salmonella in peanut butter
February 15, 2007 10:48pm CST
Okay, I have 4 jars of the stuff, they make it bad and I am supposed to throw it out. How about I take it to the store and get my money back!!! Health Officials Say Salmonella Outbreak Linked to 2 Brands of Tainted Peanut Butter Thursday , February 15, 2007 ADVERTISEMENT ATLANTA — Government scientists struggled Thursday to pinpoint the source of the first U.S. salmonella outbreak linked to peanut butter, the kid favorite packed into millions of lunchboxes every day. Nearly 300 people in 39 states have fallen ill since August, and federal health investigators said they strongly suspect Peter Pan peanut butter and certain batches of Wal-Mart's Great Value house brand — both manufactured by ConAgra Foods Inc. Shoppers across the country were warned to throw out jars with a product code on the lid beginning with "2111," which denotes the plant where it was made. Click here for more details on the peanut-butter brands affected. How the dangerous germ got into the peanut butter was a mystery. But because peanuts are usually heated to high, germ-killing temperatures during the manufacturing process, government and industry officials said the contamination may have been caused by dirty jars or equipment. "We think we have very strong evidence that this was the brand of peanut butter. Now it goes to the next step of going to the place where the peanut butter was made and focusing in on the testing," said Dr. Mike Lynch, an epidemiologist at the Centers for Disease Control and Prevention. The suspect peanut butter was produced by ConAgra at its only peanut butter plant, in Sylvester, Ga., federal investigators said. ConAgra said it is not clear how many jars are affected by the recall. But the plant is the sole producer of the nationally distributed Peter Pan brand, and the recall covers all peanut butter — smooth and chunky alike — produced by the plant from May 2006 until now. "We're talking a lot of jars of peanut butter," said Dr. David Acheson, chief medical officer of the Food and Drug Administration's Center for Food Safety and Applied Nutrition. FDA inspectors visited the now shut-down plant Wednesday and Thursday to try to pinpoint where the contamination could have happened. The FDA last inspected the plant in 2005. Testing was also being done on at least some the salmonella victims' peanut butter jars, but investigators said some may have already been discarded. The highest number of cases were reported in New York, Pennsylvania, Virginia, Tennessee and Missouri. About 20 percent of all the ill were hospitalized, and there were no deaths, the CDC said. About 85 percent of the infected people said they ate peanut butter, and about a quarter of them ate it at least once a day, the CDC's Lynch said. It was the only food that most of the patients had all recently eaten. "We think there's very strong evidence that it was this brand of peanut butter," Lynch said. Salmonella sickens about 40,000 people a year in the U.S. and kills about 600. It can cause diarrhea, fever, dehydration, abdominal pain and vomiting. But most cases of salmonella poisoning are caused by undercooked eggs and chicken. The only known salmonella outbreak in peanut butter — in Australia during the mid-1990s — was blamed on unsanitary plant conditions. ConAgra spokesman Chris Kircher said the company randomly tests 60 to 80 jars of peanut butter that come off its Sylvester plant's line each day for salmonella and other germs, and "we've had no positive hits on that going back for years." But he said the plant was shut down as a precaution for further investigation. "We're trying to understand what else we need to do or should be doing," Kircher said. An estimated 974 million pounds of peanut butter are sold each year in the U.S., and peanut butter and jelly is the most popular sandwich among children. Peter Pan is one of the nation's top three brands, though well behind market leader Jif. Great Value peanut butter is also produced by some other manufacturers for Wal-Mart. In a measure of peanut butter's popularity, ConAgra's hot line was swamped with so many calls after the recall was announced on Wednesday that many people got a busy signal. School officials in Houston confiscated students' sandwiches from home and replaced them with those made at schools. And in Georgia, a lawmaker representing one of the nation's biggest peanut-producing areas warned colleagues to throw out jars of peanut butter that he recently handed out. The outbreak was detected by the CDC and state health agencies when they noticed spikes in the cases of people sickened by an unusual type of salmonella, starting in August. Once peanut butter emerged as a link, the CDC notified the FDA. Salmonella commonly originates in the feces of birds and animals, and could be introduced at a multitude of stages in the peanut butter-making process. But many safeguards are in place. While rodents and birds commonly get into peanut storage bins, germs are killed when raw peanuts are roasted. When making peanut butter, the nuts are again heated — above the salmonella-killing temperature of 165 degrees — as they are ground into a paste and mixed with other ingredients before being squirted into jars and quickly sealed. "The heating process is sufficient to kill salmonella, should it be present," said Mike Doyle, director of the University of Georgia's Center for Food Safety, in the state that produces nearly half of the nation's peanuts. Experts say the point in the process where salmonella could be introduced and survive would be as the product cools down, is placed in the jars and then sealed. At most plants, those steps take just minutes. But "there is quite a lot that happens after that heat step ... before it's put in jars. So there's definitely an opportunity for contamination after the roasting," the FDA's Acheson said. Acheson speculated a small, on-again, off-again source of contamination caused the outbreak, which would explain the relatively small number of illness. That "will make finding it in peanut butter difficult. But that's not going to stop us from looking," he said. Other states reporting cases are Alaska, Alabama, Arkansas, Arizona, California, Colorado, Connecticut, Georgia, Iowa, Illinois, Indiana, Kansas, Kentucky, Massachusetts, Maryland, Maine, Michigan, Minnesota, Mississippi, Montana, North Carolina, Nebraska, New Jersey, New Mexico, Ohio, Oklahoma, Oregon, South Carolina, South Dakota, Texas, Vermont, Washington, Wisconsin and West Virginia. The strain in this outbreak, Salmonella serotype Tennessee, is comparatively rare, as is salmonella contamination of peanut products, said Caroline Smith DeWaal, director of food safety at the Center for Science in the Public Interest. "It's taken them a long time to identify peanut butter as the cause, but that may be because they had to get over their denial. It's just not one of the first things you'd suspect," Smith DeWaal said.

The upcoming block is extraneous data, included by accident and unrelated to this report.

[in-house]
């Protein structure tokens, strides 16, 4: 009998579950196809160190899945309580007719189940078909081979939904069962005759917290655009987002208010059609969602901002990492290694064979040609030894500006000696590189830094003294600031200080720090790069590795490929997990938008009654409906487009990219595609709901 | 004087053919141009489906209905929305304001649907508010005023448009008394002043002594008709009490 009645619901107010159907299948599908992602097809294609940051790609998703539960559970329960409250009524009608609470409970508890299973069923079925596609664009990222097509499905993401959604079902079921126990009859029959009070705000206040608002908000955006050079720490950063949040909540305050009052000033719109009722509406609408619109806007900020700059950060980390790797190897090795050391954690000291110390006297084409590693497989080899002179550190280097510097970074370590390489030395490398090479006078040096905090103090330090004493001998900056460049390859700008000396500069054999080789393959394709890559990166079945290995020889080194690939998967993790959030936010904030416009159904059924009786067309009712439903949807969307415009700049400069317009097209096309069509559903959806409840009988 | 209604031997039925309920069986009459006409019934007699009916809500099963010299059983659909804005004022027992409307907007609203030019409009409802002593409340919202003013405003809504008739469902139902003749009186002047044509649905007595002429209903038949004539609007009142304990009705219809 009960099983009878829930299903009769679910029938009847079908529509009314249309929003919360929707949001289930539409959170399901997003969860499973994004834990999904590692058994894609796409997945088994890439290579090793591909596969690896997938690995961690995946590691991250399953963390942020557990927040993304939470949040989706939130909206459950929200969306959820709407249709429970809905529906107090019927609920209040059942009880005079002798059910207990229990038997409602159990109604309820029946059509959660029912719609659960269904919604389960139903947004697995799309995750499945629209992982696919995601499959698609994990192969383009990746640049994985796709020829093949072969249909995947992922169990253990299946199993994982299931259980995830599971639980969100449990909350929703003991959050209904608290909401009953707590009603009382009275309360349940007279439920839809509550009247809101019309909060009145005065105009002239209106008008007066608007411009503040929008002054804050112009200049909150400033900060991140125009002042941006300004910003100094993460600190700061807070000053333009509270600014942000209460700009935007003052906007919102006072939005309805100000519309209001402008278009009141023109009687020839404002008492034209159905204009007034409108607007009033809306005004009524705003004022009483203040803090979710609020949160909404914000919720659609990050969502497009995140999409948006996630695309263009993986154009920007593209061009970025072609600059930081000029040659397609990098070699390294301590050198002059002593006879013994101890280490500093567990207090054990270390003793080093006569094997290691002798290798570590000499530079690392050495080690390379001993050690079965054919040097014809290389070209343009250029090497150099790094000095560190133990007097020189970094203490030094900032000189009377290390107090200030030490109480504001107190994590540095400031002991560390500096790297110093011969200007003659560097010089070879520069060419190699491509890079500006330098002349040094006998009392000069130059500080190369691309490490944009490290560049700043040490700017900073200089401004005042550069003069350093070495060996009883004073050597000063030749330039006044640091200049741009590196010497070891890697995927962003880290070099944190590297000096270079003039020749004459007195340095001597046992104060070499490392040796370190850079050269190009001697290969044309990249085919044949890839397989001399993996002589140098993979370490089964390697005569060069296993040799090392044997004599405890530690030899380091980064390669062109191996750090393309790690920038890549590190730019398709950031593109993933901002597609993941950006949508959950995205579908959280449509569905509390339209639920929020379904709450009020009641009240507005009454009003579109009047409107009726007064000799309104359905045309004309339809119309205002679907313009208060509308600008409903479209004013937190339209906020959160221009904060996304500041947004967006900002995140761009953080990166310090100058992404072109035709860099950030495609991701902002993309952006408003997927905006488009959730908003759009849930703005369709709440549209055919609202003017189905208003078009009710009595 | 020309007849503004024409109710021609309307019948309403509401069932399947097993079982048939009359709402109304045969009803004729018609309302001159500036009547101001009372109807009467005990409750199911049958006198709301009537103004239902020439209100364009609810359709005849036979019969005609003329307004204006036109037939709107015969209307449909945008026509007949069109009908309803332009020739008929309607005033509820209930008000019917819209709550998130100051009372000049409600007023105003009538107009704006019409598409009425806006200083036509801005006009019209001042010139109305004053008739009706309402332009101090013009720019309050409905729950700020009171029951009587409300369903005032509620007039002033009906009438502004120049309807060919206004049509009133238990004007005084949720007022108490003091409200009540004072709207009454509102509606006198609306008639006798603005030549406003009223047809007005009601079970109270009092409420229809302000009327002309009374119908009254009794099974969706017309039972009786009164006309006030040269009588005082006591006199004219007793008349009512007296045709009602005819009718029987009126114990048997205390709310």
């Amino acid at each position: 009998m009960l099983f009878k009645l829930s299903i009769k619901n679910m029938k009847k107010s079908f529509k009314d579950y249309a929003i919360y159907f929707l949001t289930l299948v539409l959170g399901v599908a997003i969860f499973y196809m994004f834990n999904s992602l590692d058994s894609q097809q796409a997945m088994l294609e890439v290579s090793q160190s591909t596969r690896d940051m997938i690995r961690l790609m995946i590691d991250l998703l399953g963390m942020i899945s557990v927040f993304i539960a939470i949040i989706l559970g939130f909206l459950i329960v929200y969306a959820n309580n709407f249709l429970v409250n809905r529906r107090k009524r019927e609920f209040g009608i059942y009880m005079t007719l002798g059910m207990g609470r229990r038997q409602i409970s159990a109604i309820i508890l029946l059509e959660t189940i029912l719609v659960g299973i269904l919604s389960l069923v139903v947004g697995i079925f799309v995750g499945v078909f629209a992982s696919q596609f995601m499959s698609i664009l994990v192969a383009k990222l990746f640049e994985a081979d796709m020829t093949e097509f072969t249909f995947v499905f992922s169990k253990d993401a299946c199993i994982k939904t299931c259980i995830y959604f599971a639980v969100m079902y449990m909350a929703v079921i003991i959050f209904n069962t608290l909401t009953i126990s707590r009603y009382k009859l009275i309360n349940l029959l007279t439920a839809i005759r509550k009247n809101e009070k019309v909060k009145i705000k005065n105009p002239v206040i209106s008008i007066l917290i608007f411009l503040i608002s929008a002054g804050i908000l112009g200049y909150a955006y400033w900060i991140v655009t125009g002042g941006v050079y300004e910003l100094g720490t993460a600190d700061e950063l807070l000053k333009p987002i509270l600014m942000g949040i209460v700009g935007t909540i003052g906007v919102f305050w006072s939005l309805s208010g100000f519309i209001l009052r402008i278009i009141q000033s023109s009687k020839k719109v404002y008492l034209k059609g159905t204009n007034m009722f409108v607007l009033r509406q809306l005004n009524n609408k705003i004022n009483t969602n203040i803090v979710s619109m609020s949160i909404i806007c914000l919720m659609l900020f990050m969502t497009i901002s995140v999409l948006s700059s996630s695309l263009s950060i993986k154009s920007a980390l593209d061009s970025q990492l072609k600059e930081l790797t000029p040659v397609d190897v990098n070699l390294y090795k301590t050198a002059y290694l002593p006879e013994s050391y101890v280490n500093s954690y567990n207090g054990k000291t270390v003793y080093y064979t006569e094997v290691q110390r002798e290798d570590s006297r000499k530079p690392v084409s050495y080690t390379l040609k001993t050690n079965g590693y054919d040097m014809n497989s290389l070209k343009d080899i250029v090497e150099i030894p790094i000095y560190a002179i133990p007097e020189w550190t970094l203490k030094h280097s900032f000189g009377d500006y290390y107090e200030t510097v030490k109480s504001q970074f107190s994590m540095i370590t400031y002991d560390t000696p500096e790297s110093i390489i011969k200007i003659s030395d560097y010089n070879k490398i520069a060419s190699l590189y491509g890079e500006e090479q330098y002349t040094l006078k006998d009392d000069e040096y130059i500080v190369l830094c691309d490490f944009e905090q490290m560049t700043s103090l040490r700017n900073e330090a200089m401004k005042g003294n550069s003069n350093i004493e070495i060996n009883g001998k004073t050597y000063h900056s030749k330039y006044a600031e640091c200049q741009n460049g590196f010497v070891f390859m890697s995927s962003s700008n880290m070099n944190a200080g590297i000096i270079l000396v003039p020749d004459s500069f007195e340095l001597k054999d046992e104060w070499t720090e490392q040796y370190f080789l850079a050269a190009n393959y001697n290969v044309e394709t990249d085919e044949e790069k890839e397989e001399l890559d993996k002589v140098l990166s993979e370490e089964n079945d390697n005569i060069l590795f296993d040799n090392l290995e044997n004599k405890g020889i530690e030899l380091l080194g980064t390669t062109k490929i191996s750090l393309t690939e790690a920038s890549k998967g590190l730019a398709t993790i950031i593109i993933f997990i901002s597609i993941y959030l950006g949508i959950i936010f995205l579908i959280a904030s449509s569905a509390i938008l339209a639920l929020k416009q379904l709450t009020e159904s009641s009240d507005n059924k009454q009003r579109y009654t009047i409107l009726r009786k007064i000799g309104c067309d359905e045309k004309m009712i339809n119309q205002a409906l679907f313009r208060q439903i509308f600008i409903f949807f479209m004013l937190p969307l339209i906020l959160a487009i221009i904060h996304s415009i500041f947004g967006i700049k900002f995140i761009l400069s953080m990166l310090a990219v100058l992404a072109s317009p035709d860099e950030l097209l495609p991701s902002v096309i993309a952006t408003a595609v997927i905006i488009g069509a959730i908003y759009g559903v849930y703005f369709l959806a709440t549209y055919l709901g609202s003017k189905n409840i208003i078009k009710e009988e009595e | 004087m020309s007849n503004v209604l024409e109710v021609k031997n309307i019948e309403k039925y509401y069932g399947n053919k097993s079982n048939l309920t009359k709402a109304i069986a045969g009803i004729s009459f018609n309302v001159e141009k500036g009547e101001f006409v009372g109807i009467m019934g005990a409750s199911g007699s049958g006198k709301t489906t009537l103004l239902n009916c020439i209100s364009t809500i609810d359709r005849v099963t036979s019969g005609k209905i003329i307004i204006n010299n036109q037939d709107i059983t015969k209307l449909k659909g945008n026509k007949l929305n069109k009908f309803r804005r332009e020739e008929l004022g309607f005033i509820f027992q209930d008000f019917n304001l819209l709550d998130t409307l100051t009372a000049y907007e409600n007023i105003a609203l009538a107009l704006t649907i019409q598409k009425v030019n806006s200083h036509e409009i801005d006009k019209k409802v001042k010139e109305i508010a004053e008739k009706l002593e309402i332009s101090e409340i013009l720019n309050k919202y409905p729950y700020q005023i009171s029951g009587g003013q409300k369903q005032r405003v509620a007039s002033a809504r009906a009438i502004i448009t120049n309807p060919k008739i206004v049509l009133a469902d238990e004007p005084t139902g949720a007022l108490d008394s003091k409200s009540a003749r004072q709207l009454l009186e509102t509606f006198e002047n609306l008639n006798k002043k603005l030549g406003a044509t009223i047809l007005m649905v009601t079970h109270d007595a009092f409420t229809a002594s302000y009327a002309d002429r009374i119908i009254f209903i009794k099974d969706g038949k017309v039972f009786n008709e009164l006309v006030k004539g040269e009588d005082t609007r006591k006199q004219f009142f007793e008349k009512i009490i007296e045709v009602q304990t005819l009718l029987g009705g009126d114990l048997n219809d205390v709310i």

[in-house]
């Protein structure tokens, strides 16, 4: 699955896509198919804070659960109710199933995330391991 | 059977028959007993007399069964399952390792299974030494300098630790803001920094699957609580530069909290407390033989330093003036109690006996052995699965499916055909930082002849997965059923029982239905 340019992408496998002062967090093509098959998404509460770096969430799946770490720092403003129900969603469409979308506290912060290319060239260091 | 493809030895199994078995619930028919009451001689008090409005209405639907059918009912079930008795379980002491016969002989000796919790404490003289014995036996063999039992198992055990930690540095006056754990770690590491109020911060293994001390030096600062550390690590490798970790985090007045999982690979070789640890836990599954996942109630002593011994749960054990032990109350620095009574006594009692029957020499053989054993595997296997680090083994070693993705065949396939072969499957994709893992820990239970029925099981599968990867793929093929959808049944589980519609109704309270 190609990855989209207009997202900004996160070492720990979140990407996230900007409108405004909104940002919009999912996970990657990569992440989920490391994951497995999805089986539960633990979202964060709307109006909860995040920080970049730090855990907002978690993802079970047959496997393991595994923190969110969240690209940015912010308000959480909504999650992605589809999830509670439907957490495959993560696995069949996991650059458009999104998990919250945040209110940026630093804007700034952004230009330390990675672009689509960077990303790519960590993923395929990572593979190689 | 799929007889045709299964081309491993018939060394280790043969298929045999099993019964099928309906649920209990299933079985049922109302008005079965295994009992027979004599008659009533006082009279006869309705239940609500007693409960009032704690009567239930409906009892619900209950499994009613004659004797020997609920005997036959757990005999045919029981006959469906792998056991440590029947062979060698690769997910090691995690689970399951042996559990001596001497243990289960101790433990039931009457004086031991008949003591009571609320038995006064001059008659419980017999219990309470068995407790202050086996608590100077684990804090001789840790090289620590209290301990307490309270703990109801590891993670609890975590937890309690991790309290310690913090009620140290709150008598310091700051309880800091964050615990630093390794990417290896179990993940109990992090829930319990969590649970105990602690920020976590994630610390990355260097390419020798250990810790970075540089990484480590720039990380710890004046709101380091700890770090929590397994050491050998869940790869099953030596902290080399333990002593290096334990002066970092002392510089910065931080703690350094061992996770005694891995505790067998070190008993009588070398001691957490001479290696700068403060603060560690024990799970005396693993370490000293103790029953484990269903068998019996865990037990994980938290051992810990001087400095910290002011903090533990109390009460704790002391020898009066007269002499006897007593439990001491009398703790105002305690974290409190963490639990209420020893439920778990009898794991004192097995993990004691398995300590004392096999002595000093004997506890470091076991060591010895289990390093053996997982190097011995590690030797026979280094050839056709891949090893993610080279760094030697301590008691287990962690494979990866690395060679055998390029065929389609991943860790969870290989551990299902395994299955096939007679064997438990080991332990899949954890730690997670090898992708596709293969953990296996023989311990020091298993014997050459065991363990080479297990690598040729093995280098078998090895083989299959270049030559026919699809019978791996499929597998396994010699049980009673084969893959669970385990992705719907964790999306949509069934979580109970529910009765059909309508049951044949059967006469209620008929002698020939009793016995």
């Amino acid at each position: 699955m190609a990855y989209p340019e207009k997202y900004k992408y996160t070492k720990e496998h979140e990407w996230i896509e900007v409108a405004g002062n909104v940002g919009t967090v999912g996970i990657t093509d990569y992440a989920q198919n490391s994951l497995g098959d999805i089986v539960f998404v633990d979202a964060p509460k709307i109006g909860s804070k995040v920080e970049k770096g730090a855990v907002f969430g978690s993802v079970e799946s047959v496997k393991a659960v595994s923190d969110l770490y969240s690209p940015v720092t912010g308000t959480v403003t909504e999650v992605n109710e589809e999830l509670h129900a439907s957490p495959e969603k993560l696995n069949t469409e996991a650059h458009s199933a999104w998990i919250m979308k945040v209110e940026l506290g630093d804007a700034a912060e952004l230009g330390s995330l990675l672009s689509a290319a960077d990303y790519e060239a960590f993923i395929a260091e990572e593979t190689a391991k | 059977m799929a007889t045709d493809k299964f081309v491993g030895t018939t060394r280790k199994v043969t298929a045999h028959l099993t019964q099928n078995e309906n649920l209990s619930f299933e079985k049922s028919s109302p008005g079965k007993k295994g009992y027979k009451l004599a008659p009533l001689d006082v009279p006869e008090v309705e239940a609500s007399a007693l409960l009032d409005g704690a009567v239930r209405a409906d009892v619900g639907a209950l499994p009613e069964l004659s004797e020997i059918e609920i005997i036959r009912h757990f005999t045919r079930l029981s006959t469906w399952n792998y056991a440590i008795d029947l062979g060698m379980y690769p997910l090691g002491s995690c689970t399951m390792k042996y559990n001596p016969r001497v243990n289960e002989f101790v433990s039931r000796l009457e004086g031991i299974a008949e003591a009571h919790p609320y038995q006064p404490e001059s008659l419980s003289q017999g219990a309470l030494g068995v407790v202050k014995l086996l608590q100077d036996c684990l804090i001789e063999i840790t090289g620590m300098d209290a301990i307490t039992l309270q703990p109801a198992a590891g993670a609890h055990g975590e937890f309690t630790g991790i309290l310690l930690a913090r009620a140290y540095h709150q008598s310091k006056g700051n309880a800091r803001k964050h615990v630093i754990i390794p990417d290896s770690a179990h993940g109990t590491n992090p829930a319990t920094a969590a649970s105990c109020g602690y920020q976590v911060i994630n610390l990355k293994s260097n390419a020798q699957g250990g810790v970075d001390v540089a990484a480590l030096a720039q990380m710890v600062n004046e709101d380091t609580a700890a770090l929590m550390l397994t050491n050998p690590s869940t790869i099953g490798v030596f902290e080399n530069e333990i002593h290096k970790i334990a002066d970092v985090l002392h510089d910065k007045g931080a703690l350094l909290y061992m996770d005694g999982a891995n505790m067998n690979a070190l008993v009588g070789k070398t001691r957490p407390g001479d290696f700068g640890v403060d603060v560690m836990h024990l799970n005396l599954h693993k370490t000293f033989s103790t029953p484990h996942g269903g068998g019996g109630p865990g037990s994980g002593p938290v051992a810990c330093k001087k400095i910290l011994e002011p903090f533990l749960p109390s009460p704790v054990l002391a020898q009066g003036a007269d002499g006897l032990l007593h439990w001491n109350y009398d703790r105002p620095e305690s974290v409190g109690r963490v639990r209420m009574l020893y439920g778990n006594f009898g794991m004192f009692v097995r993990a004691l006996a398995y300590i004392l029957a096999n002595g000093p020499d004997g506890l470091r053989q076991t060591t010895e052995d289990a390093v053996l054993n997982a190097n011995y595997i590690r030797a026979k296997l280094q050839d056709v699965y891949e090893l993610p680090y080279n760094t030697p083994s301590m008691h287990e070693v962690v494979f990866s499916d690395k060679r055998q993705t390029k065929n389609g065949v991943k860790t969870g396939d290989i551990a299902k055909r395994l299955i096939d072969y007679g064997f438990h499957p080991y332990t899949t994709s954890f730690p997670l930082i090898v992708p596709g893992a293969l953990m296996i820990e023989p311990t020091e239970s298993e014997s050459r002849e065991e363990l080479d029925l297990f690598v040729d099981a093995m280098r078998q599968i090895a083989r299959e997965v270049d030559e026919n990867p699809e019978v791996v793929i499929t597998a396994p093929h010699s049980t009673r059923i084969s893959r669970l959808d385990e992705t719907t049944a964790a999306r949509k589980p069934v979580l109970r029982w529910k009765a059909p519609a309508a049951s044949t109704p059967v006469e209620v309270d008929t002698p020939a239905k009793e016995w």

4 people like this
• United States
16 Feb 07
You can send the lids from you peanut butter and get our money back. I think you asked that a bit ago on a another discussion. This is why I would prefer to grow my own stuff. Also I don't worry alot about germs so that my body learns to defend against the onslaught that is all around of us bacteria and germs. We try to be too clean. Hope that all the offending jars are caught and no one is lost to this latest problem. Thanks for bringing it to our attention.
• United States
16 Feb 07
It is getting so you just dont know what to eat and what not to. What will they recall next. It is scarey. I think it just reaffirms the need for use to raise as much of our own food as we possibley can. The more people who touch the food, the higher our chances of getting harmful bacteria or somethig else.
• United States
16 Feb 07
Why does it NOT surprise me? You have to wonder anymore about everything you eat don't you? You dine out, can get sick from unwashed veggies, buy spinach, can die, just so much to think about! I guess my first thoughts of making fresh ground peanut butter at my co-op might be a better idea then I thought!
• United States
6 Mar 07
OK so I see this started 3 weeks ago when we first heard about Peter Pan... My question is are you ever going to buy PP again?? I still have 2 jars sitting out on my counter-- waiting for me to take it back! I've been going through PB withdrawl!
6 Mar 07
After shopping, get home as soon as you can. Then put food into the refrigerator or freezer right away. Make sure to set the refrigerator temperature to 40° F and the freezer to0° F. Check temperatures with an appliance thermometer. Be sure to refrigerate or freeze perishables, prepared foods,and leftovers within 2 hours of shopping or preparing. Place raw meat, poultry, and seafood in containers in the refrigerator, to prevent their juices from dripping on other foods. Raw juices may contain harmful bacteria. Eggs always go in the refrigerator.